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Instruction Pipelining


Products at various stages are worked out simultaneously – process called as pipelining • In a Pipeline – new inputs are accepted at one end before previously accepted inputs appears as outputs at the other end • To apply this concept to instruction execution – an instruction has a number of stages • The pipeline has two independent stages First stage – fetches an instruction and buffers it. - when the second stage is free, the first stage passes it the buffered instruction

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- While the second stage is executing the instruction, the first stage takes advantage of any unused memory cycles to fetch and buffer the next instruction. This is called as instruction prefetch or fetch overlap - When a conditional branch instruction is passed on from the fetch to the execution stage, the fetch stage fetches the next instruction in memory after the branch instruction - To gain further speedup, the pipeline must have more stages

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Consider the following decomposition of the instruction processing • Fetch instruction – Read the next instruction into a buffer • Decode instruction – Determine the opcode and the operand specifiers • Calculate operands – calculate the Effective Address of each source operand • Fetch operands – fetch each operand from memory • Execute instructions – Perform the indicated operation and store the result • Write operand – store the result in memory

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• • • • Figure 12.10 shows that a six stage pipeline can reduce the execution time for 9 instructions from 54 time units to 14 time units However to simplify the pipeline Hardware, the timing is setup assuming that each instruction requires all six stages Also the diagram assumes that all of the stages can be performed in parallel. Another difficulty is the condition branch instruction,which can indicate several instruction fetches Figure 12.11 illustrates the effects of the conditional branch,using the same program as Figure 12.10

Fig.12.10 Timing of Pipeline

Figure 12.11 The Effect of a Conditional Branch on Instruction Pipeline operation

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• In Figure 12.11, the branch is taken. This is not determined until the end of time unit7 • At this point, the pipeline must be cleared of instructions that are not useful. • During time unit 8, instruction 15 enters the pipeline. No instructions complete during time units 9 through 12; this is the performance penalty incurred because we couldn’t anticipate the branch

Pipeline Performance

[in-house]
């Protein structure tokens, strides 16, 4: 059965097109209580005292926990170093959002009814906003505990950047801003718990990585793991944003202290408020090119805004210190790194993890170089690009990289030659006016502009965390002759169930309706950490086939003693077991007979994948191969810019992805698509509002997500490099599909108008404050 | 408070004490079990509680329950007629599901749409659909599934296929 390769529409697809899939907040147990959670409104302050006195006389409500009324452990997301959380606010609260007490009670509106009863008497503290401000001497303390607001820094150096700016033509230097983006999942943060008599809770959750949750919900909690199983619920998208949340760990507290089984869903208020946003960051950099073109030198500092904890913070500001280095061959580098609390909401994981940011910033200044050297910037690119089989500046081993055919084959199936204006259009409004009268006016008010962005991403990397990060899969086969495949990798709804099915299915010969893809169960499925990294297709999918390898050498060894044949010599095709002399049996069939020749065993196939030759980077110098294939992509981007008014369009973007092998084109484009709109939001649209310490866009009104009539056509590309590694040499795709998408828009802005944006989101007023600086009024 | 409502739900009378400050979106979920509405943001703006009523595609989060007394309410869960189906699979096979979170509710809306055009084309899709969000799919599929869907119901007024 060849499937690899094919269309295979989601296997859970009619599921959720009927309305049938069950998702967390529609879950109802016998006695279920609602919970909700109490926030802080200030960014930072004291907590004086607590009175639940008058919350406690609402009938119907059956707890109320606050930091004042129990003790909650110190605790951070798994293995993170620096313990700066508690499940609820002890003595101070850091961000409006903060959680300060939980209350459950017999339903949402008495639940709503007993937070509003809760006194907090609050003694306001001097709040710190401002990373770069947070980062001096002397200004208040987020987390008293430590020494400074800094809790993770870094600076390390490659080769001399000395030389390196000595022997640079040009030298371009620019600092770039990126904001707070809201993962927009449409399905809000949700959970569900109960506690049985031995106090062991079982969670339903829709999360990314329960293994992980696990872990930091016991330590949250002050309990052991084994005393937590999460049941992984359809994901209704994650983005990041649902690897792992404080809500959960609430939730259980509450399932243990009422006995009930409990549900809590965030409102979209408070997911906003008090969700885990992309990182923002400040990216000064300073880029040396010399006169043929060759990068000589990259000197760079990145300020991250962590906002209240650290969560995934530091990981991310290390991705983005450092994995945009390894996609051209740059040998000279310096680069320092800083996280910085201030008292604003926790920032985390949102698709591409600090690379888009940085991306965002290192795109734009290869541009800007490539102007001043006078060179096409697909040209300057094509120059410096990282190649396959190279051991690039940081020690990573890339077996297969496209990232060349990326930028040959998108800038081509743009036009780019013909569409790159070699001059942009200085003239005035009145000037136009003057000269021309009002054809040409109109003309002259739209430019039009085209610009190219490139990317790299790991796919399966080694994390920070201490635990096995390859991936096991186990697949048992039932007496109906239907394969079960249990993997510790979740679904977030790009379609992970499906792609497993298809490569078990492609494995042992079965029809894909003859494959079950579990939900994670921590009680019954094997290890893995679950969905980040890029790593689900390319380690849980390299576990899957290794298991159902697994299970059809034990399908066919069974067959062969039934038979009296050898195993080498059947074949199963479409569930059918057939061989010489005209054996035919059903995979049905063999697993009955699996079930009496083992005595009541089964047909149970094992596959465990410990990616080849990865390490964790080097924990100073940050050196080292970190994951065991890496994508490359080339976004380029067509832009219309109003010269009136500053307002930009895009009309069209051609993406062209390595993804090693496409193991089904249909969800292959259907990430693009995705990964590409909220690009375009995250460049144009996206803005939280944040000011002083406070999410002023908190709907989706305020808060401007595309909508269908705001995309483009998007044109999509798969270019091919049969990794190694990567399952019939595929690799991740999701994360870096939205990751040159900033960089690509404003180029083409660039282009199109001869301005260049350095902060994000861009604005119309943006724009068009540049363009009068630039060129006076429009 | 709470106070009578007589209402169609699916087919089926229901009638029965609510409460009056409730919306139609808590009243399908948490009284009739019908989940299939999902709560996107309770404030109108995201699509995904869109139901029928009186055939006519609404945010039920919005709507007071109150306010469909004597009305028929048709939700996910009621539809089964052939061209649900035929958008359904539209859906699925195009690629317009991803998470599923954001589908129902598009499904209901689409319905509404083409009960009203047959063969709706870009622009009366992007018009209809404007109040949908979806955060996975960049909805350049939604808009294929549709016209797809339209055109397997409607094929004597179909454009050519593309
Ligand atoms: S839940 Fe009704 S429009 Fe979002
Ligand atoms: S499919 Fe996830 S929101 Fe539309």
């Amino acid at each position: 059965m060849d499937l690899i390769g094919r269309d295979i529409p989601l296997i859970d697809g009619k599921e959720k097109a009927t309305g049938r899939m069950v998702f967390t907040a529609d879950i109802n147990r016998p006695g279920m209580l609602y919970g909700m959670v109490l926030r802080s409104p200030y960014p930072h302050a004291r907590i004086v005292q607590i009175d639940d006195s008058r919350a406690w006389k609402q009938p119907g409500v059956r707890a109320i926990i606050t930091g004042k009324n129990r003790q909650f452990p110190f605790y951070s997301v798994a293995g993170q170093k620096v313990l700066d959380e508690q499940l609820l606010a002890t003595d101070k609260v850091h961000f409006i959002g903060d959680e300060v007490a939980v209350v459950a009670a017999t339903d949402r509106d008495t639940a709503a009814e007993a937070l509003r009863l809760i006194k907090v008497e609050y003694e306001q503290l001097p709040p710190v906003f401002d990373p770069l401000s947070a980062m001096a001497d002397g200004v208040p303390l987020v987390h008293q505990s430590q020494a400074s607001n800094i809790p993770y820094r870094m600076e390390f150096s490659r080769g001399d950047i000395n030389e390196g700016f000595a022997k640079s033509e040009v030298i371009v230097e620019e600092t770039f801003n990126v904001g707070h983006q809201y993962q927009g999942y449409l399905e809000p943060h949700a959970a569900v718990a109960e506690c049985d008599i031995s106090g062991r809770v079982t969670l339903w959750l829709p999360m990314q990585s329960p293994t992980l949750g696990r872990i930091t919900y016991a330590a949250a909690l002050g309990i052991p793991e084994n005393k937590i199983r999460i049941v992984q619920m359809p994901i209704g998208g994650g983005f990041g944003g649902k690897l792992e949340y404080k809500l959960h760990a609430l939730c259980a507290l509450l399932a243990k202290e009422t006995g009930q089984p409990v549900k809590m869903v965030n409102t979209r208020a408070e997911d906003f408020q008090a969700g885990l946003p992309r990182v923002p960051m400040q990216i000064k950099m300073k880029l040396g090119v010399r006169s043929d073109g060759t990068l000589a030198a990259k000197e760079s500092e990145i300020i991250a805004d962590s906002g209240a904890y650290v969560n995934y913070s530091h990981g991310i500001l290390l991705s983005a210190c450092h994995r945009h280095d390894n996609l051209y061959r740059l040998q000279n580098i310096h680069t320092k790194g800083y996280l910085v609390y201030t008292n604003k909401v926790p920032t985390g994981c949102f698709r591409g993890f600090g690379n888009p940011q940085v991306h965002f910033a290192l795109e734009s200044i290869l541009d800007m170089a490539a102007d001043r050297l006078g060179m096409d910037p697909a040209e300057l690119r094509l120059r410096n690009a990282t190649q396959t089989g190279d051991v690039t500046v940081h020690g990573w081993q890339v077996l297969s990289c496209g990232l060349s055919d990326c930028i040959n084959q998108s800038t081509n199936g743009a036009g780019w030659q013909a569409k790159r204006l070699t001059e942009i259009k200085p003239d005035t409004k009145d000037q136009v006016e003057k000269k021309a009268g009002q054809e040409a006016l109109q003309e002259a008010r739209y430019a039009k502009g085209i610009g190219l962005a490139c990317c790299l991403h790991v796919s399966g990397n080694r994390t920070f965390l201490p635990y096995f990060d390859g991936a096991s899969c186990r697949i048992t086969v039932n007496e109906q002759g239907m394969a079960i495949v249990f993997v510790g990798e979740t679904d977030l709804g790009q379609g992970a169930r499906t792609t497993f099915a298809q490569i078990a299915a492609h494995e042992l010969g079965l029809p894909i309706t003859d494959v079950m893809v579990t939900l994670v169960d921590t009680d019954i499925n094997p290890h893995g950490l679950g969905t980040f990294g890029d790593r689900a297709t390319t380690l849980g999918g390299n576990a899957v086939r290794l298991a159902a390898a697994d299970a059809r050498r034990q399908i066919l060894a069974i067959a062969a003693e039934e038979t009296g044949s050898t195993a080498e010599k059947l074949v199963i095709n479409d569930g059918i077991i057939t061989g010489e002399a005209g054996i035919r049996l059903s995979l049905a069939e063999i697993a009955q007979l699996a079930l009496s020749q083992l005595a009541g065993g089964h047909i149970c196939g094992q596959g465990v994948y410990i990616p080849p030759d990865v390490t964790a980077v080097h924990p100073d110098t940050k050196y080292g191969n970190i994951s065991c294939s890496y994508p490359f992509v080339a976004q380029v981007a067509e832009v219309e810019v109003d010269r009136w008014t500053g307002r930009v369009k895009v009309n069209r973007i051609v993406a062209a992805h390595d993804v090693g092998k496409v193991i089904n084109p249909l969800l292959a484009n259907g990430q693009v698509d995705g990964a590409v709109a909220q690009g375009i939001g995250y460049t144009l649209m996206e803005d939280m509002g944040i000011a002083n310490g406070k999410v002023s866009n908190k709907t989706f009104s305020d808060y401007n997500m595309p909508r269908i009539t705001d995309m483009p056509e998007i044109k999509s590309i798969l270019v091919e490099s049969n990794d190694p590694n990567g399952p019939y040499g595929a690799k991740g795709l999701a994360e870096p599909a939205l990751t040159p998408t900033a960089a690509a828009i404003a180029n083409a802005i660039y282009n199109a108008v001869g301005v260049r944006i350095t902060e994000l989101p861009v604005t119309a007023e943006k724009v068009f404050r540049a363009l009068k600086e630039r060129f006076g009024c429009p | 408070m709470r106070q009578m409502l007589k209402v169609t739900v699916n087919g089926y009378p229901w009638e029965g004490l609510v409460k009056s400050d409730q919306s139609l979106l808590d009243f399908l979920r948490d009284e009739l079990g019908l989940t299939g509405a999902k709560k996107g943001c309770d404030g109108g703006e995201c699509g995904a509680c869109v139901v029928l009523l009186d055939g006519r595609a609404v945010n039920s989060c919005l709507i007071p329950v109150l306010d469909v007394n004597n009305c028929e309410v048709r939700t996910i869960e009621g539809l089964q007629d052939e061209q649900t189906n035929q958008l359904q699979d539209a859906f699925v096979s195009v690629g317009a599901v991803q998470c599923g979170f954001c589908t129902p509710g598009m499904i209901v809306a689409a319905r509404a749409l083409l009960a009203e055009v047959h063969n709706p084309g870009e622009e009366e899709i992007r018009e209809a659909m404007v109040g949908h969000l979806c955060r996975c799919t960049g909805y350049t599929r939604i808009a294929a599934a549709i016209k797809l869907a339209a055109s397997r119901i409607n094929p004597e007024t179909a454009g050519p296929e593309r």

• The cycle time T of an instruction pipeline is the time needed to advance a set of instructions one stage through pipeline T = max[Ti] + d = Tm + d 1 ≤ i ≤ k Where Tm = maximum stage delay k =number of stages in the instruction pipeline d=time delay of a latch,needed to advance signals and data from one stage to the next .

Dealing with Branches A variety of approaches have been taken for dealing with conditional branches • Multiple Streams • Prefetch Branch Target • Loop buffer • Branch prediction • Delayed branching

Multiple Streams

• • • • •

Have two pipelines Prefetch each branch into a separate pipeline Use appropriate pipeline Leads to bus & register contention Multiple branches lead to further pipelines being needed

Prefetch Branch Target
• Target of branch is prefetched in addition to instructions following branch • Keep target until branch is executed • Used by IBM 360/91

Loop Buffer
• • • • • • Very fast memory Maintained by fetch stage of pipeline Check buffer before fetching from memory Very good for small loops or jumps c.f. cache Used by CRAY-1

Branch Prediction (1)
• Predict never taken
– Assume that jump will not happen – Always fetch next instruction – 68020 & VAX 11/780 – VAX will not prefetch after branch if a page fault would result (O/S v CPU design)

• Predict always taken
– Assume that jump will happen – Always fetch target instruction

Branch Prediction (2)
• Predict by Opcode
– Some instructions are more likely to result in a jump than thers – Can get up to 75% success

• Taken/Not taken switch
– Based on previous history – Good for loops

Branch Prediction (3)
• Delayed Branch
– Do not take jump until you have to – Rearrange instructions

Branch Prediction State Diagram

Intel 80486 Pipelining
 The 80486 implements a five stage pipeline
(i) Fetch - Instructions are fetched from the cache or from external memory - Objective of the fetch – to fill the prefetch buffers with new data - the status of the prefetch relative to the other pipeline stages varies from instruction to instruction - On average, about five instructions are fetched with each 16byte load - operates independently (ii) Decode stage 1: - all opcode and addressing mode information is decoded in D1 stage